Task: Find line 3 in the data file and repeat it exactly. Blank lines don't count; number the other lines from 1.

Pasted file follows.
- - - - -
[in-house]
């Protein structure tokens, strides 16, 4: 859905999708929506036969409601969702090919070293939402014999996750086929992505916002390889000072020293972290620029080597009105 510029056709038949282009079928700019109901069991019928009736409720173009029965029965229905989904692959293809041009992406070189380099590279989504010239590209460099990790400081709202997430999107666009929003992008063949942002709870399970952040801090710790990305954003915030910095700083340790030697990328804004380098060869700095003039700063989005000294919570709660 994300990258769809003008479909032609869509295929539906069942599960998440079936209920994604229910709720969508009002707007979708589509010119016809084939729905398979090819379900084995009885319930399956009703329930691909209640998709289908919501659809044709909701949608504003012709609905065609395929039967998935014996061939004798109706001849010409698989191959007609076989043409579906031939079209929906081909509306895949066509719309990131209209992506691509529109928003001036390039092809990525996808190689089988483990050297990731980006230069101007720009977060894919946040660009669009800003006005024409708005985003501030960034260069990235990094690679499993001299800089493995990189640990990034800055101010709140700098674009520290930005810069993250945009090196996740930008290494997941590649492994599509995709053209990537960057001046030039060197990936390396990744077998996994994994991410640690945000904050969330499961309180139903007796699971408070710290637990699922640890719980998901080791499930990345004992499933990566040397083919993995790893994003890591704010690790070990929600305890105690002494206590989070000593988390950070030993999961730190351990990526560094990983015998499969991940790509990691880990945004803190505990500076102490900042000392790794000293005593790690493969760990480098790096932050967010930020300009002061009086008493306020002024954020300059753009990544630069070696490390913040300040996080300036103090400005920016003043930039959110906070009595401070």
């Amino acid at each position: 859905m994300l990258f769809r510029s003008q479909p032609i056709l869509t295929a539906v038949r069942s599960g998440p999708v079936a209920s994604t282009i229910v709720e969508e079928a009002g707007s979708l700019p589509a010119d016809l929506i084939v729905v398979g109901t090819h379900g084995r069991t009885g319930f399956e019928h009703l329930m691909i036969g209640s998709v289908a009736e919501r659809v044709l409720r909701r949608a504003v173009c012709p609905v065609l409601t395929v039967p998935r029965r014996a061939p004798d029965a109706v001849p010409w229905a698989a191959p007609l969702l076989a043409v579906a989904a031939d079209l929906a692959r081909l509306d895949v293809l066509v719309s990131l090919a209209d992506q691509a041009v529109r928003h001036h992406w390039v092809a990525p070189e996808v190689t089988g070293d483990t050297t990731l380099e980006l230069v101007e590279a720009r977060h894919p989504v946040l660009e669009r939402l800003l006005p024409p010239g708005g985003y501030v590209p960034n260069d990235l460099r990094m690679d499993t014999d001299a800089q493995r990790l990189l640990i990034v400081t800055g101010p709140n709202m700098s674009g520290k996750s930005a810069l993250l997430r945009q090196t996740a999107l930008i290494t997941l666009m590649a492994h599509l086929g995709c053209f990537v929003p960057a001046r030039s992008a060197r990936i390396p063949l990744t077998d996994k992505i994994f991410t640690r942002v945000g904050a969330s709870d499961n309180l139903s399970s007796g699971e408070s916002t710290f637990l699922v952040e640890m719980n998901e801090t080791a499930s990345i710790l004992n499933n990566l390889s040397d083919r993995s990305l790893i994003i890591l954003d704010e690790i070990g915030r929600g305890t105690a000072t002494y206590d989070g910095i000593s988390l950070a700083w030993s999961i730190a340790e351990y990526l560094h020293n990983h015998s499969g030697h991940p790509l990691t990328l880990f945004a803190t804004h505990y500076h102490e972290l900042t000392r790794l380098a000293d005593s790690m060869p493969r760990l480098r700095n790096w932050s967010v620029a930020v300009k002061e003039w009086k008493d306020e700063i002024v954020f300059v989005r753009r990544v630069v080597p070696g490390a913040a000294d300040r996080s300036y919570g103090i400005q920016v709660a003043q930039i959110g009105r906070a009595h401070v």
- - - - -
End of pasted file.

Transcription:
């Amino acid at each position: 859905m994300l990258f769809r510029s003008q479909p032609i056709l869509t295929a539906v038949r069942s599960g998440p999708v079936a209920s994604t282009i229910v709720e969508e079928a009002g707007s979708l700019p589509a010119d016809l929506i084939v729905v398979g109901t090819h379900g084995r069991t009885g319930f399956e019928h009703l329930m691909i036969g209640s998709v289908a009736e919501r659809v044709l409720r909701r949608a504003v173009c012709p609905v065609l409601t395929v039967p998935r029965r014996a061939p004798d029965a109706v001849p010409w229905a698989a191959p007609l969702l076989a043409v579906a989904a031939d079209l929906a692959r081909l509306d895949v293809l066509v719309s990131l090919a209209d992506q691509a041009v529109r928003h001036h992406w390039v092809a990525p070189e996808v190689t089988g070293d483990t050297t990731l380099e980006l230069v101007e590279a720009r977060h894919p989504v946040l660009e669009r939402l800003l006005p024409p010239g708005g985003y501030v590209p960034n260069d990235l460099r990094m690679d499993t014999d001299a800089q493995r990790l990189l640990i990034v400081t800055g101010p709140n709202m700098s674009g520290k996750s930005a810069l993250l997430r945009q090196t996740a999107l930008i290494t997941l666009m590649a492994h599509l086929g995709c053209f990537v929003p960057a001046r030039s992008a060197r990936i390396p063949l990744t077998d996994k992505i994994f991410t640690r942002v945000g904050a969330s709870d499961n309180l139903s399970s007796g699971e408070s916002t710290f637990l699922v952040e640890m719980n998901e801090t080791a499930s990345i710790l004992n499933n990566l390889s040397d083919r993995s990305l790893i994003i890591l954003d704010e690790i070990g915030r929600g305890t105690a000072t002494y206590d989070g910095i000593s988390l950070a700083w030993s999961i730190a340790e351990y990526l560094h020293n990983h015998s499969g030697h991940p790509l990691t990328l880990f945004a803190t804004h505990y500076h102490e972290l900042t000392r790794l380098a000293d005593s790690m060869p493969r760990l480098r700095n790096w932050s967010v620029a930020v300009k002061e003039w009086k008493d306020e700063i002024v954020f300059v989005r753009r990544v630069v080597p070696g490390a913040a000294d300040r996080s300036y919570g103090i400005q920016v709660a003043q930039i959110g009105r906070a009595h401070v």